of cultivars, human tenacity, and madness

the common bean, which, contrary to popular belief, does not outlive us, has been cultivated for centuries by humans. as a result, it cannot survive in the wild. human intention is required for its preservation and continuance. we once preserved dozens of varieties, but today’s supermarkets present only one or two.

the so-called supermarket, where monocropping supply meets mass demand, is not really a market at all but the invention of corporations. it serves corporate requirements first, human need as an afterthought. what happens when a blight cripples the monocrop supply? prices go up and shortages appear, possibly even famine. ask cubans what happened when the soviet union collapsed.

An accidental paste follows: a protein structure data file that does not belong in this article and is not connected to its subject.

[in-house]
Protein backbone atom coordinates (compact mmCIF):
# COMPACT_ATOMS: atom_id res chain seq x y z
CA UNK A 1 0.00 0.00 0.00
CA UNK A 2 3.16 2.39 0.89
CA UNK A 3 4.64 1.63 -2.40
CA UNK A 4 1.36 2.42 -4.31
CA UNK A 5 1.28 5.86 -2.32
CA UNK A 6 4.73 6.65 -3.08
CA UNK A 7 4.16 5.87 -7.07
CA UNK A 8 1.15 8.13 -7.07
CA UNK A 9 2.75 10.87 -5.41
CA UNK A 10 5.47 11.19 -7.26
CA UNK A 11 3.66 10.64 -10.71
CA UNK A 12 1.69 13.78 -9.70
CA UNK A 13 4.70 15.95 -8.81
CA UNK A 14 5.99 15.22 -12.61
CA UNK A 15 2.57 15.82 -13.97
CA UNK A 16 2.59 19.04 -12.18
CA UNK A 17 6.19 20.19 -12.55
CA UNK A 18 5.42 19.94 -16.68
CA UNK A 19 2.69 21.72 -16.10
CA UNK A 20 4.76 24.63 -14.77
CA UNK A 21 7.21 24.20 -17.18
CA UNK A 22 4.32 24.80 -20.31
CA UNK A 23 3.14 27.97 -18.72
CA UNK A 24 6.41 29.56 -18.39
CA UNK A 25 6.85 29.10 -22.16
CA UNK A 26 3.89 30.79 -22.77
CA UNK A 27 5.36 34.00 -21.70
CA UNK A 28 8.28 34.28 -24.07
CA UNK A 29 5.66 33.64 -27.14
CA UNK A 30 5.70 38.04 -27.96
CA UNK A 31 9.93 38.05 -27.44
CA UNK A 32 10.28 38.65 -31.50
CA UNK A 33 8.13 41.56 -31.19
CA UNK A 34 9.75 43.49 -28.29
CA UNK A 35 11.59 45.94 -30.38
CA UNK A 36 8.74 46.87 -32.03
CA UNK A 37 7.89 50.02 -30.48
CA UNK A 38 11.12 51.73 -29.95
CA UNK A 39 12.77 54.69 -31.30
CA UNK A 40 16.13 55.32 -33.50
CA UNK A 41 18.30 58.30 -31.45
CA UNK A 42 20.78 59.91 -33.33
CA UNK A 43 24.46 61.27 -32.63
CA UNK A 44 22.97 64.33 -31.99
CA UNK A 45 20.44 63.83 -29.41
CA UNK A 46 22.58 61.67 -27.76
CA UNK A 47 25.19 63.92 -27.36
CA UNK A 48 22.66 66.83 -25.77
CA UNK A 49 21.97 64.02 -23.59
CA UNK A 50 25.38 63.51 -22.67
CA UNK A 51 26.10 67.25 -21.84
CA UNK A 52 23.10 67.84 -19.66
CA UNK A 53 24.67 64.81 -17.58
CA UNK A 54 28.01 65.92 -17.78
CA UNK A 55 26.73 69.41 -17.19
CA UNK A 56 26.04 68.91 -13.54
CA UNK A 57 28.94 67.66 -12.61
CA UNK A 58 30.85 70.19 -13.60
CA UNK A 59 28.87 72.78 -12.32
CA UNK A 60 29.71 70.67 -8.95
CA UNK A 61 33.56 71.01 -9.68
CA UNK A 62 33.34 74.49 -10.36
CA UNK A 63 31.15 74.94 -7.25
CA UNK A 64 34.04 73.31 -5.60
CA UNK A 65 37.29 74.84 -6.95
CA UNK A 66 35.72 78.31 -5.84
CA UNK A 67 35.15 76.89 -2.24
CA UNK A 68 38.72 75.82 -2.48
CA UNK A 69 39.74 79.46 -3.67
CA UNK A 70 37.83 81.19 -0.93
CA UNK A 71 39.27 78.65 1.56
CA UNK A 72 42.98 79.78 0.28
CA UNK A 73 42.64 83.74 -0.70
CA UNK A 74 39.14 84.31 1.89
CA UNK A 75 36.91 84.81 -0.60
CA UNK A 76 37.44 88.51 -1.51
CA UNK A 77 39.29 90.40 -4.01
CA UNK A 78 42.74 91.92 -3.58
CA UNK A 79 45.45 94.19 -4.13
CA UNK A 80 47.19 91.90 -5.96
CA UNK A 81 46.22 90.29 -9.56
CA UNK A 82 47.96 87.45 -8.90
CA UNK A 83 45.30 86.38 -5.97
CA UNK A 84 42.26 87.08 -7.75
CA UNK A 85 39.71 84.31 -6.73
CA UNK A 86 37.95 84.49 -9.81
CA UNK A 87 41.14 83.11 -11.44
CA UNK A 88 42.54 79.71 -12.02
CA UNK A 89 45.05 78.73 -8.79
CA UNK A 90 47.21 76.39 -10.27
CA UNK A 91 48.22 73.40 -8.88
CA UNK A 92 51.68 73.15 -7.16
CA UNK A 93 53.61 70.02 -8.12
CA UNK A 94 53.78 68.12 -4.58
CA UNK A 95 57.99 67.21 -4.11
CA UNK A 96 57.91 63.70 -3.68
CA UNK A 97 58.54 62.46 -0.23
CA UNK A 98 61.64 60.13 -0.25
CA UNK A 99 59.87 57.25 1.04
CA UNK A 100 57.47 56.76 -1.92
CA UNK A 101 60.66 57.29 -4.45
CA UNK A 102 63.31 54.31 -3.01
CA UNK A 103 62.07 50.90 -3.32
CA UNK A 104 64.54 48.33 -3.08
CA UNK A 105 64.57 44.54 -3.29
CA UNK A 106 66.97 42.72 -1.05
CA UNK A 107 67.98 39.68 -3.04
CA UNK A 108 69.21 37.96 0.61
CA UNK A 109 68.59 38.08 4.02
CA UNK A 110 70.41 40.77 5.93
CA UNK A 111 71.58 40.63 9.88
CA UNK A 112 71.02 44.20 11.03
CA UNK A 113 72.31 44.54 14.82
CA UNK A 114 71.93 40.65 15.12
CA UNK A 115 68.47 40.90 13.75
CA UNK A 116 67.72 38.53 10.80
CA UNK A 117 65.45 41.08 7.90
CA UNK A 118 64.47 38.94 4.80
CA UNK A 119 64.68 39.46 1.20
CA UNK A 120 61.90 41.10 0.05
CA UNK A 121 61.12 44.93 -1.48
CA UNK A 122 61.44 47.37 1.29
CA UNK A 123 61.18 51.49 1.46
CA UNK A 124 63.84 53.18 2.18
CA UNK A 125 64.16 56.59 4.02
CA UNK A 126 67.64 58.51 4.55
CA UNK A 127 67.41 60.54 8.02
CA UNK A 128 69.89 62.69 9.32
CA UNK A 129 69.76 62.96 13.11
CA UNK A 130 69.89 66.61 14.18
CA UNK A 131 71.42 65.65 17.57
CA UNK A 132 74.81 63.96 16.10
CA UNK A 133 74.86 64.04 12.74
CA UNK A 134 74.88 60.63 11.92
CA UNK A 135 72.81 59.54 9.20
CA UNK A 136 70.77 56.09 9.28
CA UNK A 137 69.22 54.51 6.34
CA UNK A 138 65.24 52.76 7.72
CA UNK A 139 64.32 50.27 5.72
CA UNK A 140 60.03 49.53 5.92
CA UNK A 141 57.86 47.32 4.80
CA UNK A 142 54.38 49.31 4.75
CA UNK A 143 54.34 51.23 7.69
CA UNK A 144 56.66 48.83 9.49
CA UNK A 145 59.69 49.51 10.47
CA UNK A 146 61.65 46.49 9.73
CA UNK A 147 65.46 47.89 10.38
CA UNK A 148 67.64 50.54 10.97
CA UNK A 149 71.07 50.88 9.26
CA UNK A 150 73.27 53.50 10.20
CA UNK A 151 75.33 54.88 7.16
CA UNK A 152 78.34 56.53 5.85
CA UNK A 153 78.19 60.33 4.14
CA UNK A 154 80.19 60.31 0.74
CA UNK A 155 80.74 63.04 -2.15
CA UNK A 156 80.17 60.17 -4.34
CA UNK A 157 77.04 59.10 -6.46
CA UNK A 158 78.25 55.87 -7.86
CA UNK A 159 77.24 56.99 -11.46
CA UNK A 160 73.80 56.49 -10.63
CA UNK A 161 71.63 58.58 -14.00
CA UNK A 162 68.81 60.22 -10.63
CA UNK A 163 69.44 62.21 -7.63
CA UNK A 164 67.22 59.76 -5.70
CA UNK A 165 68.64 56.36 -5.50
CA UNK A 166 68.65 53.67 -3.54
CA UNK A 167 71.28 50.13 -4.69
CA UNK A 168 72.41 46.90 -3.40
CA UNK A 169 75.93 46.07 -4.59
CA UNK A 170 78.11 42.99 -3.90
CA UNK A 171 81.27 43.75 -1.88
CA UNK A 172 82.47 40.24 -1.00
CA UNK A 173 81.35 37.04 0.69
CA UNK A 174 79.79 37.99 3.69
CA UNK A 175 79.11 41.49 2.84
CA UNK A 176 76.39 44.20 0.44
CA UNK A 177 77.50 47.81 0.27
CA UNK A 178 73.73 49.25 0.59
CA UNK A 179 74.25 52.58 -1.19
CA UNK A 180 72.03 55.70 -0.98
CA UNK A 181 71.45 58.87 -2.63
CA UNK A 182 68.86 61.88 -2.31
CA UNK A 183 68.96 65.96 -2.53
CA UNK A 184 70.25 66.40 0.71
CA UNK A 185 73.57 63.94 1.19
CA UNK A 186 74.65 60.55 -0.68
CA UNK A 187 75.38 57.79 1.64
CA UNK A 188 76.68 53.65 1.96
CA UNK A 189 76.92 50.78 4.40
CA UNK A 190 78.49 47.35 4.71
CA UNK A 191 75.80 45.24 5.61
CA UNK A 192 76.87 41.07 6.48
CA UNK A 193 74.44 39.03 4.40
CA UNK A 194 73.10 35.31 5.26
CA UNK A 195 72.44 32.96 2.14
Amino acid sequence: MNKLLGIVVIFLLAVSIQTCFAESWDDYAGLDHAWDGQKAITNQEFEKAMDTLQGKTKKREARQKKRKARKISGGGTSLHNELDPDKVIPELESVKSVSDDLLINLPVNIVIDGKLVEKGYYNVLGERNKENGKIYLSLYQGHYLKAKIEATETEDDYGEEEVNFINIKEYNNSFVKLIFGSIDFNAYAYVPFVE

but there exists a solution. it requires community and effort, it’s called diversity. but to stand up to corporations, to preserve the varieties of the common bean, you have to be a little mad. in the anonymous madness of a few, then, rests the fate of all.

[after reading ‘enduring seeds–the sacred lotus and the common bean’ by gary nabhan in the nature reader, 140-147]

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